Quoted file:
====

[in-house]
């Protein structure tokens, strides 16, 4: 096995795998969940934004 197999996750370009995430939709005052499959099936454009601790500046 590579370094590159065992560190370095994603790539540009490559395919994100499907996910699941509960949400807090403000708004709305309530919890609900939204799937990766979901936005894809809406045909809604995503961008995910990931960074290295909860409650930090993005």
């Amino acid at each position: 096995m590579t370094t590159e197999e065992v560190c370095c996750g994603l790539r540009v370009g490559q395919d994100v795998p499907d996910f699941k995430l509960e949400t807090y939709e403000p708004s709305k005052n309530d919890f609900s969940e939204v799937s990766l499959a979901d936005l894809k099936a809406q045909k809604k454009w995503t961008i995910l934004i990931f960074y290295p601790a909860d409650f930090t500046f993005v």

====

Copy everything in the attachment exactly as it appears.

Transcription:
[in-house]
């Protein structure tokens, strides 16, 4: 096995795998969940934004 197999996750370009995430939709005052499959099936454009601790500046 590579370094590159065992560190370095994603790539540009490559395919994100499907996910699941509960949400807090403000708004709305309530919890609900939204799937990766979901936005894809809406045909809604995503961008995910990931960074290295909860409650930090993005």
């Amino acid at each position: 096995m590579t370094t590159e197999e065992v560190c370095c996750g994603l790539r540009v370009g490559q395919d994100v795998p499907d996910f699941k995430l509960e949400t807090y939709e403000p708004s709305k005052n309530d919890f609900s969940e939204v799937s990766l499959a979901d936005l894809k099936a809406q045909k809604k454009w995503t961008i995910l934004i990931f960074y290295p601790a909860d409650f930090t500046f993005v």